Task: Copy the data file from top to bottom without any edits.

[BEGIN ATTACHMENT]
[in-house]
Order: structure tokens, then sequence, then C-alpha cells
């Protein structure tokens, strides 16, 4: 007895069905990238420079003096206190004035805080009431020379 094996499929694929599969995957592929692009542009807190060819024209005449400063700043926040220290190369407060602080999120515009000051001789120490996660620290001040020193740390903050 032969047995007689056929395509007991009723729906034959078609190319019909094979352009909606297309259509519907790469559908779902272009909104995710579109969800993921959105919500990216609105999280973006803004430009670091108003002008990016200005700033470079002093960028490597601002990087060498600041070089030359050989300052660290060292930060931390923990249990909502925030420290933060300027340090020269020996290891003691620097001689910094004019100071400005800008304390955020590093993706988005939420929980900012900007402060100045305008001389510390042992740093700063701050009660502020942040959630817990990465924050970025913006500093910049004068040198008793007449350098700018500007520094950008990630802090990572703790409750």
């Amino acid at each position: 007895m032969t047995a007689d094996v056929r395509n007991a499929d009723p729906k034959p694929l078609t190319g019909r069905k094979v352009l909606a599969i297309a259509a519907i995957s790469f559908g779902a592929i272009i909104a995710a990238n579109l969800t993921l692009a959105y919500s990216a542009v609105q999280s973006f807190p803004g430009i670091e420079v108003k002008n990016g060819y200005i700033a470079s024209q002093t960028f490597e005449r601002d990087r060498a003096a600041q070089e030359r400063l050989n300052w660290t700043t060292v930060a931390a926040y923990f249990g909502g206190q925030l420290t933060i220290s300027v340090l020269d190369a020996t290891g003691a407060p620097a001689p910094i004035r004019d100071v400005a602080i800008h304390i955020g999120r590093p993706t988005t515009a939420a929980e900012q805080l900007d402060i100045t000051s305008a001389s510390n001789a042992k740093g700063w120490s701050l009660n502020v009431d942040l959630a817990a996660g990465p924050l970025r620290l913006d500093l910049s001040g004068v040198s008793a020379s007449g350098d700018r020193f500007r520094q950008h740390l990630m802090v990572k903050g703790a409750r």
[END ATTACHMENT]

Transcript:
[in-house]
Order: structure tokens, then sequence, then C-alpha cells
């Protein structure tokens, strides 16, 4: 007895069905990238420079003096206190004035805080009431020379 094996499929694929599969995957592929692009542009807190060819024209005449400063700043926040220290190369407060602080999120515009000051001789120490996660620290001040020193740390903050 032969047995007689056929395509007991009723729906034959078609190319019909094979352009909606297309259509519907790469559908779902272009909104995710579109969800993921959105919500990216609105999280973006803004430009670091108003002008990016200005700033470079002093960028490597601002990087060498600041070089030359050989300052660290060292930060931390923990249990909502925030420290933060300027340090020269020996290891003691620097001689910094004019100071400005800008304390955020590093993706988005939420929980900012900007402060100045305008001389510390042992740093700063701050009660502020942040959630817990990465924050970025913006500093910049004068040198008793007449350098700018500007520094950008990630802090990572703790409750």
């Amino acid at each position: 007895m032969t047995a007689d094996v056929r395509n007991a499929d009723p729906k034959p694929l078609t190319g019909r069905k094979v352009l909606a599969i297309a259509a519907i995957s790469f559908g779902a592929i272009i909104a995710a990238n579109l969800t993921l692009a959105y919500s990216a542009v609105q999280s973006f807190p803004g430009i670091e420079v108003k002008n990016g060819y200005i700033a470079s024209q002093t960028f490597e005449r601002d990087r060498a003096a600041q070089e030359r400063l050989n300052w660290t700043t060292v930060a931390a926040y923990f249990g909502g206190q925030l420290t933060i220290s300027v340090l020269d190369a020996t290891g003691a407060p620097a001689p910094i004035r004019d100071v400005a602080i800008h304390i955020g999120r590093p993706t988005t515009a939420a929980e900012q805080l900007d402060i100045t000051s305008a001389s510390n001789a042992k740093g700063w120490s701050l009660n502020v009431d942040l959630a817990a996660g990465p924050l970025r620290l913006d500093l910049s001040g004068v040198s008793a020379s007449g350098d700018r020193f500007r520094q950008h740390l990630m802090v990572k903050g703790a409750r």